Album Review: Let The Bad Times Roll by The Offspring

The Offspring are a rock band from California. While originally forming in 1984 and under the name Manic Subsidal, they didn’t hit mainstream popularity until the 90s and hit their peak around the early 2000s. They released their previous album back in 2012 titled Days Go By. They return nearly nine years later with Let The Bad Times Roll.

The first track from the album is This Is Not Utopia. While the instrumentals have not changed that much, the vocals do sound a bit different than what we are used to. We still have the same vocalist but you can definitely tell he is aging since his voice sounds a bit more strained and rougher. Even though this track was written and finished before the protests/riots back in June, this track definitely has a lot of similarities of what was going on at the time.

Next, we have the title track of the album, Let The Bad Times Roll. Again, we have some familiar instrumentals and licks with the trading off of the ‘off-notes’ from guitars. Not really sure what to think about this track since it mixes some of their older instrumentals, with new things that just seem a bit off from their sound. They also used a studio fade which.. hasn’t been used in who knows when, so if that shows you their age at all.

Behind Your Walls slows it down with just a single guitar playing a slowed down melody. After the guitar cuts out, we just get some regular strumming going, but it eventually opens it back up again to the normal instrumentation. This track changes up the themes or topics from the album and decides to talk about some darker things that come up. Dexter talks about how he lost some band members over the years and wishes he could talk to them and see what was going through their mind.

Army Of One switches back to the fun and playful tracks from The Offspring. The track opens up with a wall of guitars playing descending notes. Again, the vocals are showing their age, but the music and instrumentation is sounding similar to what they made in the 90s and early 2000s. It’s definitely an uplifting and positive track. Especially since Dexter talks about how this is a superhero song, even when everything and everyone is against you.

Breaking These Bones continues to build up with several guitars and other string instruments from the very beginning. The strings do eventually cut out a bit when the vocals come in, but they return when the chorus comes around again. Nothing too special going on with the vocal delivery. Other than that, the lyrics mostly talk about just wanting to be alone and shut the entire world away, and there isn’t really any hidden meaning behind it.

Coming For You slows it down a bit, but has a ‘jumpy’ or ‘galloping’ feeling since you have the bouncing and running bass line at the beginning. I’m a bit surprised that they are using the “Hey” or other background vocals since those have mostly died down in the early 2010s. It’s also pretty gimmicky so it’s definitely a turn off when listening to this track. This may have done well ten years ago, but won’t fly by today. The guitar breaks towards the end are a nice addition, I do have to give them that.

We Never Have Sex Anymore is definitely their odd one out from the album, and it’s all over the place. I have no idea where to even start with this one. Maybe I would call it a modern day Zoot Suit Riot by the Cherry Poppin’ Daddies. It does have your normal guitars, but then you add on a piano, a lot of horn sections, and even a clarinet. Is it bad that I actually kind of like this track? As weird as it is, it works for them.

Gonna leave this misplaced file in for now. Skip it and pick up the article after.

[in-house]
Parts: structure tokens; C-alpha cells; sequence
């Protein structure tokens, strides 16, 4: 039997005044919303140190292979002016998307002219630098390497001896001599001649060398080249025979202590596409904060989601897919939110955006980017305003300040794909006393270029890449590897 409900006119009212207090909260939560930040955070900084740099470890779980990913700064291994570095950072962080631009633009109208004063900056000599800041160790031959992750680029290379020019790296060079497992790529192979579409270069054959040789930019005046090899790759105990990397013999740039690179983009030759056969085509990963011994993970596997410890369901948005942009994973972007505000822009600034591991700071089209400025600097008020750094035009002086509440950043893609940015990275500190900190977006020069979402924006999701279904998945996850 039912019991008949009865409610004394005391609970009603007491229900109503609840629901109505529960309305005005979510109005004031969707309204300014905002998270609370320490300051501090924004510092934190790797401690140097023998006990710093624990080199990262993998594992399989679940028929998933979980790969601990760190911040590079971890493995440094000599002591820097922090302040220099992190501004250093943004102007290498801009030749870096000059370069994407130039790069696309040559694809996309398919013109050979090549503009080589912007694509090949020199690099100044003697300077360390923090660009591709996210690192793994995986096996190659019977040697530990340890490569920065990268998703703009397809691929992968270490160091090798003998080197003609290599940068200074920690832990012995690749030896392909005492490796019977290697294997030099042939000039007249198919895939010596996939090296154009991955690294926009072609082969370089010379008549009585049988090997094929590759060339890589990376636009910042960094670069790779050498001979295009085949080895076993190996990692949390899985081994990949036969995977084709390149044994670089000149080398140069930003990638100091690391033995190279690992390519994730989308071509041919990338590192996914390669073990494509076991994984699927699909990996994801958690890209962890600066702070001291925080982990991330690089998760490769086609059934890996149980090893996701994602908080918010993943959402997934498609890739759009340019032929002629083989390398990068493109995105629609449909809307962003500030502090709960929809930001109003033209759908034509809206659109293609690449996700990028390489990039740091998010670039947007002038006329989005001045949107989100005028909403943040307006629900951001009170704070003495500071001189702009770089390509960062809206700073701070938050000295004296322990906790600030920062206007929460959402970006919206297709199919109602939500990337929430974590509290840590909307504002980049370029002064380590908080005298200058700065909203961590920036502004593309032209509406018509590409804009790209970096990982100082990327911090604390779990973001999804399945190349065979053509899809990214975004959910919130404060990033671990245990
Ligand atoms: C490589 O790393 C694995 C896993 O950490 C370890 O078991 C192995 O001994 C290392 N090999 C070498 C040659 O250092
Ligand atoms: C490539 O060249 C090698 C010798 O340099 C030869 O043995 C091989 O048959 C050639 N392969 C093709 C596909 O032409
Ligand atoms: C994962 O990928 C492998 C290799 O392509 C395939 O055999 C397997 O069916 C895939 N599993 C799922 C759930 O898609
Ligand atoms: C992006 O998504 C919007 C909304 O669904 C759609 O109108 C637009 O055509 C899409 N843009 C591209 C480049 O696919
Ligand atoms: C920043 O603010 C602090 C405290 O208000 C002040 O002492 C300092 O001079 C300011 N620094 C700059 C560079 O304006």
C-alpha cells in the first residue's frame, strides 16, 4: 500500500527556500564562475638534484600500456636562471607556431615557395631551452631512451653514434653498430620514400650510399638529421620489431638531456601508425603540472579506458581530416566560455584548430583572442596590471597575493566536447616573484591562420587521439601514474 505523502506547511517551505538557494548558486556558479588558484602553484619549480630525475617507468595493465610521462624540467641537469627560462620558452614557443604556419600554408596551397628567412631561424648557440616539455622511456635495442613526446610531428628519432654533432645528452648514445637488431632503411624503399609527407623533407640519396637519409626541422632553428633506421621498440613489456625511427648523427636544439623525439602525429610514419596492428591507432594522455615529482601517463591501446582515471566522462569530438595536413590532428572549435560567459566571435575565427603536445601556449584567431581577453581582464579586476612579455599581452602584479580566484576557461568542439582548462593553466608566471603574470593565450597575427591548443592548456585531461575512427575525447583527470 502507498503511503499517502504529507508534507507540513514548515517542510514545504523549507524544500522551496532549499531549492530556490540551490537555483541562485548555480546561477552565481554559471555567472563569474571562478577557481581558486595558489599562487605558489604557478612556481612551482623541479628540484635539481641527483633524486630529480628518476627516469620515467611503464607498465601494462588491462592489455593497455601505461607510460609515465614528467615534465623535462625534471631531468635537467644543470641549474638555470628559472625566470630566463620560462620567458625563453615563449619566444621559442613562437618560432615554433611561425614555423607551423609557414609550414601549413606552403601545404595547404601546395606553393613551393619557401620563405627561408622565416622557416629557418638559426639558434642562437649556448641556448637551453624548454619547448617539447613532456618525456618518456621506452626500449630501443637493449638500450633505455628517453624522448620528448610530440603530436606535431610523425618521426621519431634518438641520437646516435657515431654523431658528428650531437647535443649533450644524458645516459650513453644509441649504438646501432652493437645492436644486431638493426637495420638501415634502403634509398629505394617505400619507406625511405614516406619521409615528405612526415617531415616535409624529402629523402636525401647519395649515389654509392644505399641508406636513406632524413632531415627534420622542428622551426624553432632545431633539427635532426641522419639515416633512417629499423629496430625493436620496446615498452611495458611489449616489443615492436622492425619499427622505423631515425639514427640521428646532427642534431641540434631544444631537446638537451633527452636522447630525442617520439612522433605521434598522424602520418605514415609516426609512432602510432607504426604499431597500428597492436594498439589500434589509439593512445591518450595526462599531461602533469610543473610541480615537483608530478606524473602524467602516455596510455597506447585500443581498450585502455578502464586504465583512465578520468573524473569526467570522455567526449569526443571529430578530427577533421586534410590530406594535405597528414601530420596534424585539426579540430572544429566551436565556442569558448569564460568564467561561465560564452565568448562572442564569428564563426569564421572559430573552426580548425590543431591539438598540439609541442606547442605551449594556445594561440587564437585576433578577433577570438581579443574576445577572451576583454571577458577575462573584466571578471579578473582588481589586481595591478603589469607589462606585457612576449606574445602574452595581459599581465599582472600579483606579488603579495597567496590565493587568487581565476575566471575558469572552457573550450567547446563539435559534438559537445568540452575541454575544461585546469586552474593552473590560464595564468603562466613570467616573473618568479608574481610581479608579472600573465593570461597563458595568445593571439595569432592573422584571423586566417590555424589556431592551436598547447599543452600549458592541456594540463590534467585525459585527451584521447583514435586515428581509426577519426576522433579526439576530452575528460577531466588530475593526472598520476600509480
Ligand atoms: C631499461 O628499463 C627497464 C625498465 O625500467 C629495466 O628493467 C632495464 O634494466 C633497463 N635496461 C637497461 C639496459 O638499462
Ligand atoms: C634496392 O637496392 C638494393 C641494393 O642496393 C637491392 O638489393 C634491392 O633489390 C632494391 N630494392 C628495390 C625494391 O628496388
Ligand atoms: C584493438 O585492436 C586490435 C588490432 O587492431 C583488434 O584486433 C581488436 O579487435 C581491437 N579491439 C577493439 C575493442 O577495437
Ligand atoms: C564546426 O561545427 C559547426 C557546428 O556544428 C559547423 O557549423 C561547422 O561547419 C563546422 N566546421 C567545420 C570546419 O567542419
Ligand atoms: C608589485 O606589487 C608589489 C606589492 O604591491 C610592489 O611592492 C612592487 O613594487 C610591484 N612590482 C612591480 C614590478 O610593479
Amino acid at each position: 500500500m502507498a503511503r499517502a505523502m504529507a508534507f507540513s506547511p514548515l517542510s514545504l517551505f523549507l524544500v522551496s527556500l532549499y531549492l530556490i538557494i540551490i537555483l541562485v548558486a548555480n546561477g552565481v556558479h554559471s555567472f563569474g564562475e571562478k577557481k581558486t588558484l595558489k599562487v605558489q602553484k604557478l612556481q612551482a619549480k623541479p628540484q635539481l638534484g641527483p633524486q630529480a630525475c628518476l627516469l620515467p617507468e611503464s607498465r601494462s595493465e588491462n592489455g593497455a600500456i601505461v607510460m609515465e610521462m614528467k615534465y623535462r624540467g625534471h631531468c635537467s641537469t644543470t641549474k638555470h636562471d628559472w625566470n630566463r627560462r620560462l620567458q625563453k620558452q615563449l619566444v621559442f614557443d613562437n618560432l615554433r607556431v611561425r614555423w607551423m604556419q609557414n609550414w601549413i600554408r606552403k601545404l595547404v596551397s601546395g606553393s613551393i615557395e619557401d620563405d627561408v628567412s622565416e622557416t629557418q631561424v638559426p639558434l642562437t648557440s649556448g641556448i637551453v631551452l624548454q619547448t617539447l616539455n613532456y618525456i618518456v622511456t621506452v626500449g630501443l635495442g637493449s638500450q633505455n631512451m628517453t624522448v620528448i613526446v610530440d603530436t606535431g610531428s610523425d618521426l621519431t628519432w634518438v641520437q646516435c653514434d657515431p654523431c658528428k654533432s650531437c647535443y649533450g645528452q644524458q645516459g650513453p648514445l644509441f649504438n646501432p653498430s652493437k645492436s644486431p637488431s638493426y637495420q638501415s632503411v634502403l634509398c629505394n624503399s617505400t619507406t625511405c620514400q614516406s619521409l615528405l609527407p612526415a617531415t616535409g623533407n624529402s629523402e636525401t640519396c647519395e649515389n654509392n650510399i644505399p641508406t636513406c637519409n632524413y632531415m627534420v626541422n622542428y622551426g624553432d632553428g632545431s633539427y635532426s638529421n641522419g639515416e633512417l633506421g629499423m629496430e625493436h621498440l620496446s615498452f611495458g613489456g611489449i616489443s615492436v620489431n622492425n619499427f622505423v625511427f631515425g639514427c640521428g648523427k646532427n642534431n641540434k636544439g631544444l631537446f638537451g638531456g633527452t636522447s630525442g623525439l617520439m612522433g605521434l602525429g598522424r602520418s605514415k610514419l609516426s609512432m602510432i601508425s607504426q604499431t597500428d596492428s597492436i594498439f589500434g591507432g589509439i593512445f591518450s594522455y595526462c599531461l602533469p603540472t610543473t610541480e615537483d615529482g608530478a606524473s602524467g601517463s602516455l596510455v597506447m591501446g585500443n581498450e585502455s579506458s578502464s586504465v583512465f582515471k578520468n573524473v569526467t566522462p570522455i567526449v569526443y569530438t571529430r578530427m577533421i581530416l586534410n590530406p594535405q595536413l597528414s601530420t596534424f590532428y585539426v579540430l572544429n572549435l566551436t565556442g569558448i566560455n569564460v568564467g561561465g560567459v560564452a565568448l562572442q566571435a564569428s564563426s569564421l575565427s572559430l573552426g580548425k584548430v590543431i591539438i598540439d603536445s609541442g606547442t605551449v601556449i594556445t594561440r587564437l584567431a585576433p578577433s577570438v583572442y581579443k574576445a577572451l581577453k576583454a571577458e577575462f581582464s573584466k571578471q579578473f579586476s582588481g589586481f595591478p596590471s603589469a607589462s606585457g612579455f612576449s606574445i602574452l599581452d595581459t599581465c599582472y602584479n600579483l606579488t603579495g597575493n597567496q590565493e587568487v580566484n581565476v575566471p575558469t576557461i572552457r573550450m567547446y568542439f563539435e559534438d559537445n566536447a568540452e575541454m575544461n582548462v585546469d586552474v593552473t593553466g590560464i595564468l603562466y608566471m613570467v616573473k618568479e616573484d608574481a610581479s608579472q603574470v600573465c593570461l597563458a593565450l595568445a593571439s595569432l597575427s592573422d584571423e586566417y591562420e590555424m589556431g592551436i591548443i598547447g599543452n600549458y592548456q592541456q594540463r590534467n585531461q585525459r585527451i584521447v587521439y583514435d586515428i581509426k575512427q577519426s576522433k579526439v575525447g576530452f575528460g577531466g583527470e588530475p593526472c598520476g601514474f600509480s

In The Hall Of The Mountain King is just a quick one minute instrumental. That’s it. Nothing special other than it’s a cover of In the Hall of the Mountain King by Edvard Grieg. It also increases in speed and intensity as the track progresses.

The Opioid Diaries opens up with some quick guitar riffs that seem to carry out for the good amount of the track. Again, there isn’t really anything new presented on this track and it seems like the same old recipe that has been presented on this album. Judged by the title of the track, you may figure out that this track is about addiction. Dexter talks about how people that are addicted to opioids are usually the people you wouldn’t expect, and why it’s a problem in the United States.

Hassan Chop is a breath of fresh air compared to some of the other things presented on here and I really enjoyed this track. It opens up with the words ‘Hassan Chop’ then opens with some quick guitar and bass riffs. Also, it seems like they reworked a similar riff off of one of their older tracks titled Call It Religion. Other than that, I’m really excited by the change in vocal delivery as well as the raw instrumental energy.

Gone Away slows down the tone of the album for sure. It’s also a slow piano filled track with plenty of emotion. This is just a reworked track from their 1997 album, Ixnay On The Hombre. It also sounds like there are some similarities between this track and Mad World by Gary Jules. Other than that, this has been a pretty popular track for them at concerts and has to do with the death of Dexter’s old girlfriend in a car crash.

The final track on the album is Lullaby which is just over a minute in length, and just a few lyrics to end the album. Instrumentally, there isn’t much, just a guitar repeating arpeggios over and over until the end of the track. It seems like a pretty anti-climactic way to end the album since there isn’t really much to this. I was hoping there would be more to it, but with a track name like Lullaby, I guess you won’t be getting much.

I’m surprised that The Offspring are still making music, but if it makes them happy, then so be it. I could have gone on without hearing this project if we’re being honest.

Overall Rating: 5/10

Favorite Tracks: Behind Your Walls, We Never Have Sex Anymore, Hassan Chop

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